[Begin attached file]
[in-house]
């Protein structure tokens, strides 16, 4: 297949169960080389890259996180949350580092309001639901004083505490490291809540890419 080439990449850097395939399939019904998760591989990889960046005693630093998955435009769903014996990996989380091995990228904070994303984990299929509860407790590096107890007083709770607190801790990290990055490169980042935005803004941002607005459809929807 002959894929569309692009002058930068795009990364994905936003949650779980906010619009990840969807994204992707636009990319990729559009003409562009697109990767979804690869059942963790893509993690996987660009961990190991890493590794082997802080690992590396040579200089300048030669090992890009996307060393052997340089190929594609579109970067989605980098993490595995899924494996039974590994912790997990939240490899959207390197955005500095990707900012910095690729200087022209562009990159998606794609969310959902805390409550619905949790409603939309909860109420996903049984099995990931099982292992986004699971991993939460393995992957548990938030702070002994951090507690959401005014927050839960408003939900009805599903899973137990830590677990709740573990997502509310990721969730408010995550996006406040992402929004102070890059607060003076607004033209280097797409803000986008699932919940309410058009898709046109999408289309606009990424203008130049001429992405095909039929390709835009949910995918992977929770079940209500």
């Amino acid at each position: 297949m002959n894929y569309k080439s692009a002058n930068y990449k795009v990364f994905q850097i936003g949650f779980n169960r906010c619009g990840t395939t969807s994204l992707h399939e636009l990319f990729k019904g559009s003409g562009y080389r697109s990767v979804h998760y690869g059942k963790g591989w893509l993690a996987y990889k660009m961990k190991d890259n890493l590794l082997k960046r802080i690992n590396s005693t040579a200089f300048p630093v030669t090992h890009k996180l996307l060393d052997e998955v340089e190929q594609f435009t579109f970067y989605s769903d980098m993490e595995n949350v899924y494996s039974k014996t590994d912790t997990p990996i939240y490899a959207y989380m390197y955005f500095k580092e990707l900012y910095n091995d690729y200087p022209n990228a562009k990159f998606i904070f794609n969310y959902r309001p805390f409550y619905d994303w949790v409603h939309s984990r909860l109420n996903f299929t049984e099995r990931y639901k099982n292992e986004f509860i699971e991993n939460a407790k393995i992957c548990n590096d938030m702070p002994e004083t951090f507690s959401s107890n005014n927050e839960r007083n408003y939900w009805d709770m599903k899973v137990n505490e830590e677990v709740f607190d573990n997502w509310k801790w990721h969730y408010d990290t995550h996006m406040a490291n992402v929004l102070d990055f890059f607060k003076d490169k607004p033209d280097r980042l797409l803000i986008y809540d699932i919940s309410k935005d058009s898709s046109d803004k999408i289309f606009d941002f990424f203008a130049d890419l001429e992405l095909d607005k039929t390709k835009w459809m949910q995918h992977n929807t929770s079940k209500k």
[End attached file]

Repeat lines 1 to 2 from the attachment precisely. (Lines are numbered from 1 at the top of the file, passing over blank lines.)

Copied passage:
[in-house]
């Protein structure tokens, strides 16, 4: 297949169960080389890259996180949350580092309001639901004083505490490291809540890419 080439990449850097395939399939019904998760591989990889960046005693630093998955435009769903014996990996989380091995990228904070994303984990299929509860407790590096107890007083709770607190801790990290990055490169980042935005803004941002607005459809929807 002959894929569309692009002058930068795009990364994905936003949650779980906010619009990840969807994204992707636009990319990729559009003409562009697109990767979804690869059942963790893509993690996987660009961990190991890493590794082997802080690992590396040579200089300048030669090992890009996307060393052997340089190929594609579109970067989605980098993490595995899924494996039974590994912790997990939240490899959207390197955005500095990707900012910095690729200087022209562009990159998606794609969310959902805390409550619905949790409603939309909860109420996903049984099995990931099982292992986004699971991993939460393995992957548990938030702070002994951090507690959401005014927050839960408003939900009805599903899973137990830590677990709740573990997502509310990721969730408010995550996006406040992402929004102070890059607060003076607004033209280097797409803000986008699932919940309410058009898709046109999408289309606009990424203008130049001429992405095909039929390709835009949910995918992977929770079940209500």